Dear readers (all six of you) I beg your forbearance as I approach this matter. As a garden variety writer I love to joke, to poke at the bees nest once in a while, and of course I have a long and deep sentimental streak. The vast preponderance of said readers – at last four – have asked for me to “come clean” on a topic I have only alluded to in my earlier “body of work”. My response is “not so easy, not so fast”
It’s ironic and surprising that a situation, an era, a dynamic, a person has lingered near the surface of my emotional self for so many years, yet never have I addressed the matter directly. Oh, I have expressed some anger, some derision, some lazy sarcasm, some “let me tell you about this incident” conversations, yet to look directly into the heart of the matter I have never. Am I making too much of all this? Let’s look together and decide for ourselves.
I’m guessing each of us occasionally reflect on our life moments that ring most powerfully, the ones that wake our slumbering existence even after many years have passed. An example: I remember the time I was “lost”. It was a moment most memorable not because I was afraid; rather it was a celebration for my senses to realize that my whole world – family and friends – were anxiously pursuing the one question: “Where’s little Tommy”. It was the start of a privileged existence that colors my view always. My family can attest.
Another time I was hitching rides to go see my girlfriend, one who exemplified the old saw “farmer’s daughter”. I was only beginning to understand the notion of romantic love and this girl, to this day, is very special in my mind. My learning was coming fast and furious; relationships, success, sex, separation; it was a heady time. On that particular day I chose not to follow the dirt roads that lead up in the hills to her house. Instead I set off on the diagonal out across the meadows and woods towards what the day would bring with an untold exuberance in my heart.
What inspired me, I don’t recollect. I simply began to take off my clothes. Yes, I was walking naked through the scrub grass and trees with the bright sun reflecting off my shimmering white teenage body. The moment was soon over and I have shared that story very seldom. What is most remarkable for me is that I think it reveals something essential about who I was at seventeen and most certainly who I am to this day. Make of it what you will but I know its part of my internal code.
When my son was born he was a remarkable boon to both me and his mother. We fell in love with him in a way that changed our lives. On Saturday when he was small his mom often worked at the hospital and I would take my sweet boy to the public market for food and sport. It was great fun until one day. It must have been warm weather because the stalls were teeming with shoppers, theirs bulging bags and carts. After finishing a transaction for a mushrooms or tomatoes I turned to grab Aaron’s hand. He was gone! I took ten steps toward one end of the open barn with tentative shouts then quickly 20 steps opposite, my voice rising louder and louder. I began begging strangers for information they didn’t have. My panic was rising to a pitch. I pushed my way through the stunned crowd rudely demanding help. My heart and my head were exploding.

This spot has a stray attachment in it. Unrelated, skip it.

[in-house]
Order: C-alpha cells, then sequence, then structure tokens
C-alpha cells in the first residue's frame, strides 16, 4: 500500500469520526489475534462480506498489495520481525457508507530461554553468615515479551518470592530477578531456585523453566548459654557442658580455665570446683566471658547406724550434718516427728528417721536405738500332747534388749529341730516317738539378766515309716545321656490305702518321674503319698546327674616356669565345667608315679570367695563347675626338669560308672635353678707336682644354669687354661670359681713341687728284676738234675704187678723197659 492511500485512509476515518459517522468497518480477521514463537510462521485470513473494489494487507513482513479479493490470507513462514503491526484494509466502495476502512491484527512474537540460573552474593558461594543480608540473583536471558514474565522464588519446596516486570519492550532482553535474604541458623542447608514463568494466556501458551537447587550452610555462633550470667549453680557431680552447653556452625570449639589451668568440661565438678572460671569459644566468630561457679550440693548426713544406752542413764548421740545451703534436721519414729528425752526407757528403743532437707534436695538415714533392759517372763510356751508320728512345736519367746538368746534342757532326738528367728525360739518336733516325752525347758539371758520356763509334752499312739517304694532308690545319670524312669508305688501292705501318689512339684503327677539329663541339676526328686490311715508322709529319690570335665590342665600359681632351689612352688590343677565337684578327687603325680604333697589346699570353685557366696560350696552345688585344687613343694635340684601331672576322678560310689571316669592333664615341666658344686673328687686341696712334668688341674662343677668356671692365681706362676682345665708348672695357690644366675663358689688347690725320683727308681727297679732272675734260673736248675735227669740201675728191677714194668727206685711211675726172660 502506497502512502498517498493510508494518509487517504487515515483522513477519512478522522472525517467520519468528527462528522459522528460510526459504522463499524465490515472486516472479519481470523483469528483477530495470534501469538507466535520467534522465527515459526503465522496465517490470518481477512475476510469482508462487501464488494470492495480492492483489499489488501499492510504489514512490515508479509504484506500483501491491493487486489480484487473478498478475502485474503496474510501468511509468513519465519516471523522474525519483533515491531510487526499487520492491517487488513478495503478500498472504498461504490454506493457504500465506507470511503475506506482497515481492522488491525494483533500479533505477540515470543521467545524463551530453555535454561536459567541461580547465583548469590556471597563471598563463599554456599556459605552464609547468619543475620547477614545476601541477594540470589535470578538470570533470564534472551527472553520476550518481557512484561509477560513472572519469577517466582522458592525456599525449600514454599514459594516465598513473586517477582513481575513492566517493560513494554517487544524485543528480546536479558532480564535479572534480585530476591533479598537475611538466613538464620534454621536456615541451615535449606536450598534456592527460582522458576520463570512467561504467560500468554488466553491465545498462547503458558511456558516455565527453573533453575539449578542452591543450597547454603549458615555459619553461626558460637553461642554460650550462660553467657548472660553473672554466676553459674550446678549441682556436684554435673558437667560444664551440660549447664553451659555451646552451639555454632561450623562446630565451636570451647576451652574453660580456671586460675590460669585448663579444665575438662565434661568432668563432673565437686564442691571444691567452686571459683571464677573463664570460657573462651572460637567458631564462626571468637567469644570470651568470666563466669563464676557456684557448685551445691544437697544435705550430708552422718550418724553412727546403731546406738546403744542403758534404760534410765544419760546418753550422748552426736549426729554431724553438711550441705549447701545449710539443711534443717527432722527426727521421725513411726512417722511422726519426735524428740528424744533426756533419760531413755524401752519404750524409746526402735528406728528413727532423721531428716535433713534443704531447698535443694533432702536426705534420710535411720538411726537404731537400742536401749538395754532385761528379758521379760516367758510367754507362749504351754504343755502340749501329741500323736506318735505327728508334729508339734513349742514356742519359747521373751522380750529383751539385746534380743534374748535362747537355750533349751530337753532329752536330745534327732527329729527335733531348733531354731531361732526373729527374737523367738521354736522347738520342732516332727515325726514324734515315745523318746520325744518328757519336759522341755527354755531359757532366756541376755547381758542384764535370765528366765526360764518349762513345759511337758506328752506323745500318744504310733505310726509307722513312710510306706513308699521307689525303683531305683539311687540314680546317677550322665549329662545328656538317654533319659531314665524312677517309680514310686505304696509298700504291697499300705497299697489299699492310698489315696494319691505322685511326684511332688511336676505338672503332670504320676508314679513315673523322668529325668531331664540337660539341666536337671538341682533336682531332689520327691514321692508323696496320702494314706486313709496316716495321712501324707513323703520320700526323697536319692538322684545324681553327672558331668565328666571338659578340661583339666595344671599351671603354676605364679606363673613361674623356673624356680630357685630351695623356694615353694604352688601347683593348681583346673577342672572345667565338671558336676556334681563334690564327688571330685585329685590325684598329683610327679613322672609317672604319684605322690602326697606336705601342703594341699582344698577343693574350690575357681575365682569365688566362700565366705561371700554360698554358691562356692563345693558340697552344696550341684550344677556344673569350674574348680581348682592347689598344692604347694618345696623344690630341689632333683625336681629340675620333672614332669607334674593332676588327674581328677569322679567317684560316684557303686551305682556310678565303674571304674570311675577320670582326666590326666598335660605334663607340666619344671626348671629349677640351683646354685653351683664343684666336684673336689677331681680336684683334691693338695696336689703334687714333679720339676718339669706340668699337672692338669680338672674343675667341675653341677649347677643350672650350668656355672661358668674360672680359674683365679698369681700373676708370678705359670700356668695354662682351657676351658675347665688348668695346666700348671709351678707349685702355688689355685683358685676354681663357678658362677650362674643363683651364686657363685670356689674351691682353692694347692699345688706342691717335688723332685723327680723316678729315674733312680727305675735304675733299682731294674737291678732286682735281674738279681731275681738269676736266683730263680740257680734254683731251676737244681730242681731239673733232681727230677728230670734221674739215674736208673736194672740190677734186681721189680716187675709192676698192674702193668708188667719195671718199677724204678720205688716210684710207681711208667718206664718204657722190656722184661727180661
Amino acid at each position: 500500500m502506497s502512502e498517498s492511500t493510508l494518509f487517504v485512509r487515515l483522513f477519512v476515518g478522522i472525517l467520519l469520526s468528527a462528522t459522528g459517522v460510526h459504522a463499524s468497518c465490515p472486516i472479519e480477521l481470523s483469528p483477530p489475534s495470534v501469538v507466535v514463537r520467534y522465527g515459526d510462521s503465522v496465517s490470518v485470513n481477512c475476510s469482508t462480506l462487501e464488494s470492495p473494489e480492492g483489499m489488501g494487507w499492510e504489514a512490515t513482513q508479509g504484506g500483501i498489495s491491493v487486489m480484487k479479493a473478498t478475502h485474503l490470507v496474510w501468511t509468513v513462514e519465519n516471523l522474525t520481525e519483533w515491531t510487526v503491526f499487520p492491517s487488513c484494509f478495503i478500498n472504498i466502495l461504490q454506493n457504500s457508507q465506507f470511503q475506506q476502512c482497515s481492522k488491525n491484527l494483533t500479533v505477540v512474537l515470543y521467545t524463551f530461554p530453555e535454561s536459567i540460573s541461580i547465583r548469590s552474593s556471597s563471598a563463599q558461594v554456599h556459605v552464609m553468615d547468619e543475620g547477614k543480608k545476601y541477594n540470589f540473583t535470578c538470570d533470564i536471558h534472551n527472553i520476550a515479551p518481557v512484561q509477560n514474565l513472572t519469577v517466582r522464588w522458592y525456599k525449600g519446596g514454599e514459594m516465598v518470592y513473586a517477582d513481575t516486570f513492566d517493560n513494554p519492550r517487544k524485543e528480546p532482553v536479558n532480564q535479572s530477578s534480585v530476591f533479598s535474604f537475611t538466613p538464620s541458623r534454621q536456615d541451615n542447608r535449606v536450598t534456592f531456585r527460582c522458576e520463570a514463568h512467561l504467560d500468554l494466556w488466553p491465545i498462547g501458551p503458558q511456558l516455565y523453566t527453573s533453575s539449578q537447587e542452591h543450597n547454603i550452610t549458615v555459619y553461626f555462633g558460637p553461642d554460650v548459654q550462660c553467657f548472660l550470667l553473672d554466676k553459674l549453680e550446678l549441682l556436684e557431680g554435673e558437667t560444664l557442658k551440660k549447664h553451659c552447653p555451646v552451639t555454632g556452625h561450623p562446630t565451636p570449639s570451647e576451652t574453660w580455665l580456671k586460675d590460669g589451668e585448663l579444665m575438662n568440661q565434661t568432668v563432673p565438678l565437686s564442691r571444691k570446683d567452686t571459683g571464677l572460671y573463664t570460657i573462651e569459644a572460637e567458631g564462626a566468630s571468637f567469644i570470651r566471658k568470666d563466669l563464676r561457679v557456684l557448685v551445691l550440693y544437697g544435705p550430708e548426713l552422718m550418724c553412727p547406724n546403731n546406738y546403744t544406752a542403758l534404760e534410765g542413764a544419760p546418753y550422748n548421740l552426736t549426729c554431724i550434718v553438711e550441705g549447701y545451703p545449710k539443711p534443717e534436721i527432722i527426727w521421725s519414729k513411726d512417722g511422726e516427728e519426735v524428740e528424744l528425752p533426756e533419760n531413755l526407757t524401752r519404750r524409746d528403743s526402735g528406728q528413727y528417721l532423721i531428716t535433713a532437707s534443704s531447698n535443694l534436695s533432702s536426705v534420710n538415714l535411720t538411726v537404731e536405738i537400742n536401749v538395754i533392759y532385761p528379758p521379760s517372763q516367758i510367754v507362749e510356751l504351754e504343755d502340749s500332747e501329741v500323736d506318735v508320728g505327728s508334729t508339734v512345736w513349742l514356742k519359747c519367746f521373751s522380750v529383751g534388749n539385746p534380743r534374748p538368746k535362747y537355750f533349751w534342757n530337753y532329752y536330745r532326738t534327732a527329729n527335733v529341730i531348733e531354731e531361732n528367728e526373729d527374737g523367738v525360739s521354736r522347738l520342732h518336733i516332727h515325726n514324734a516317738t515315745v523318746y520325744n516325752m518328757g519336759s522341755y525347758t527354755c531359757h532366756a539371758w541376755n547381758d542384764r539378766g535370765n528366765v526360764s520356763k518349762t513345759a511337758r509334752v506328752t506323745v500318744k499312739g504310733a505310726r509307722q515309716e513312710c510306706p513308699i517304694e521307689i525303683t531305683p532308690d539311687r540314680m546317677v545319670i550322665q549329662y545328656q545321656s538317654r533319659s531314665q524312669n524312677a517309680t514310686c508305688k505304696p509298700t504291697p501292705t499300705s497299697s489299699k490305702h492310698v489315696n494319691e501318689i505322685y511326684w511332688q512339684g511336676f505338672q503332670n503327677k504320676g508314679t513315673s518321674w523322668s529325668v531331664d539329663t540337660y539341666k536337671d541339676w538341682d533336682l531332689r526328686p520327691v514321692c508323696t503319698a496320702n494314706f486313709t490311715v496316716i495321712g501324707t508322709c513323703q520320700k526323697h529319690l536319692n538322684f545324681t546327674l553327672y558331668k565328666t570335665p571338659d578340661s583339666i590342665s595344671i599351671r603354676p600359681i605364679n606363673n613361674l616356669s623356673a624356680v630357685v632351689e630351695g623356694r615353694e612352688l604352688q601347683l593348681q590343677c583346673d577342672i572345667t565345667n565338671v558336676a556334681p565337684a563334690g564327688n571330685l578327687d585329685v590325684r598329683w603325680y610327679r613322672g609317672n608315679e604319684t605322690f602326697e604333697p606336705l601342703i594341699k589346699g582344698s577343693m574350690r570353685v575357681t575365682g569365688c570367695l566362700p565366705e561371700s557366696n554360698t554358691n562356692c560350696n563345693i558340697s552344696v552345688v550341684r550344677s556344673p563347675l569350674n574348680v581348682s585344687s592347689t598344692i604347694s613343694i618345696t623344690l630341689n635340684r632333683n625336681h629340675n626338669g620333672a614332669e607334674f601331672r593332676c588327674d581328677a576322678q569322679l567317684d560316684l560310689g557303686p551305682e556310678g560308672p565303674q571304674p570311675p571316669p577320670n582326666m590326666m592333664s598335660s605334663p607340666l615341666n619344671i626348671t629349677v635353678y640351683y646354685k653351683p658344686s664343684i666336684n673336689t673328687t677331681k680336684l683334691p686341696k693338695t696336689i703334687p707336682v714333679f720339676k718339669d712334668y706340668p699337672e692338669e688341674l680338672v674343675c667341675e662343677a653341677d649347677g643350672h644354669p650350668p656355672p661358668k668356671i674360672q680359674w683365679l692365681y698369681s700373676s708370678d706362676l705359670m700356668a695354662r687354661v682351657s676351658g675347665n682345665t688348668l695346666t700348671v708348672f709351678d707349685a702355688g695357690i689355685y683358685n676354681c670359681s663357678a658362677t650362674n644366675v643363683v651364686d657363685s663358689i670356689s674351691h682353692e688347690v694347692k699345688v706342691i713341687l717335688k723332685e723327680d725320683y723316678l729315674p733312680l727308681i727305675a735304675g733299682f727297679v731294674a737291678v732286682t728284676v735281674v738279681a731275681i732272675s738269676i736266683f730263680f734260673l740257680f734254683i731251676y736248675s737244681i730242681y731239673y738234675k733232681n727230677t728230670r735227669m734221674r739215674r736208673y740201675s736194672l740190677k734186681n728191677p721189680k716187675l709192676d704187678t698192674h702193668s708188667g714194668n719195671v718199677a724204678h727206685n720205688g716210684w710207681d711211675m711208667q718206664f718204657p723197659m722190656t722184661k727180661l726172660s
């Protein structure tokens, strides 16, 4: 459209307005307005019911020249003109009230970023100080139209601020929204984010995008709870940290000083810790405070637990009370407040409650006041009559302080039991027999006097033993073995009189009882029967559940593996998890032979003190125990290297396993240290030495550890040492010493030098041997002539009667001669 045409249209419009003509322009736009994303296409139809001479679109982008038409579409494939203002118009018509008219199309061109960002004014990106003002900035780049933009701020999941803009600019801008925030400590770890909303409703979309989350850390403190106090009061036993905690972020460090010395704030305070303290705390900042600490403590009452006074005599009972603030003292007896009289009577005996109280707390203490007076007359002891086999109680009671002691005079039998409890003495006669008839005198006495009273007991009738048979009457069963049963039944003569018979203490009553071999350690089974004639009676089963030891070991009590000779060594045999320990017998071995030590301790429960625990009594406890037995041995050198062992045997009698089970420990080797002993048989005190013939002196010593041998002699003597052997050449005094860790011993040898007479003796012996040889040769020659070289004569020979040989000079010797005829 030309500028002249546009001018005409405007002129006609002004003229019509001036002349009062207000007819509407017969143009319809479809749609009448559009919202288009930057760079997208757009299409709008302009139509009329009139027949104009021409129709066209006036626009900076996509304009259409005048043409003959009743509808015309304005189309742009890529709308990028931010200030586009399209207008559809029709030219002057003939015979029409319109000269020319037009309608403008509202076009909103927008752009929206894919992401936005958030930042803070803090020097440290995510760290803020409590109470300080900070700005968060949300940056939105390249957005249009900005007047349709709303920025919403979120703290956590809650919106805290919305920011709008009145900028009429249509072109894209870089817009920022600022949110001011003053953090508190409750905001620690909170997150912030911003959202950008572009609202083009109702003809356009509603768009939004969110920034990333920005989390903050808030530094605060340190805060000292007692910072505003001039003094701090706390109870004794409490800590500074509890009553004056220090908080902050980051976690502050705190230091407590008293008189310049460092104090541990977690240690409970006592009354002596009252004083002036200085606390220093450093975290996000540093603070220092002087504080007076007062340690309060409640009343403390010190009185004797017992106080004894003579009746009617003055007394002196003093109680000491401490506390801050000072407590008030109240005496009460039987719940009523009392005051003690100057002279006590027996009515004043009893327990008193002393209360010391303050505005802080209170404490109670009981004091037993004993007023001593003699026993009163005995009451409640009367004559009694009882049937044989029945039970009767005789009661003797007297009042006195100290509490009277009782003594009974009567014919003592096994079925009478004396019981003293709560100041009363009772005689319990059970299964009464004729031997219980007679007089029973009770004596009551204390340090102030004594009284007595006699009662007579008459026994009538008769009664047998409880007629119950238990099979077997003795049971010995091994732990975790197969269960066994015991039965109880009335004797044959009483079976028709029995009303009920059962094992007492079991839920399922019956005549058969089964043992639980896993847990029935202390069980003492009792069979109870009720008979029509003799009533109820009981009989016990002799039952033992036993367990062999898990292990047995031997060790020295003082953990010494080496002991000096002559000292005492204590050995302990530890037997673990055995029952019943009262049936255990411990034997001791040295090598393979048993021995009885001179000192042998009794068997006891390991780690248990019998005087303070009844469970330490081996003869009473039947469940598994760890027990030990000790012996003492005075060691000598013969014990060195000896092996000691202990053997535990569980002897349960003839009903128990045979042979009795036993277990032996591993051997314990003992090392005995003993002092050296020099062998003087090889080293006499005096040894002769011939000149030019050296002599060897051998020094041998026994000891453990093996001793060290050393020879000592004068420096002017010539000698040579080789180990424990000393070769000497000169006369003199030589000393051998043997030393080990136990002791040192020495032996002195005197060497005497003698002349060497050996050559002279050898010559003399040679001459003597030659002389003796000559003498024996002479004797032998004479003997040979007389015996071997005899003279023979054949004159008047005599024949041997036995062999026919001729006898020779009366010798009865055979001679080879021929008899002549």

I was almost to the end of the shed with no little hand to grab. How could this be? My life was on the brink. Inexplicably my mind’s eye said “look left”. There, between the wheels of gouda, near the loafs of fresh mozzarella but in front of the man with a stained apron was a boy. My boy! Transformative and part of my essential self.
My dad, a businessman, would sometimes slip into the back of church on his walk home for lunch. Why I walked into that cool dark chapel one day and saw him kneeled in quiet petition is a mystery. I only know that from that moment forward I internalized that his DNA was the same as some swimming around in my evolutionary matrix. Despite my heresy and blasphemy of later years my being was already defined.
These moments, these themes, these powerful currents push me, like yours have pushed you. Some we can still see clearly in our minds, feel palpably in our hearts; we can measure the words, feel the warm sun, relive the danger. We delineate the contours and pointy spikes of our lives as they have driven us ahead or pulled us back. And down.
There was a man. He was present from my earliest day; usually not in person because he was an infrequent visitor. Instead his presence was more cosmic, more overarching, more villainous. His life ended in a heap wrapped in the clothes of latter-day shaman at the bottom of the stairs. I didn’t push him. He didn’t need my help. The story of him and me is far more tangled than the ones I have already related. I think there are few facts to be revealed but I think to work to know the story might be like removing a crown of thorns.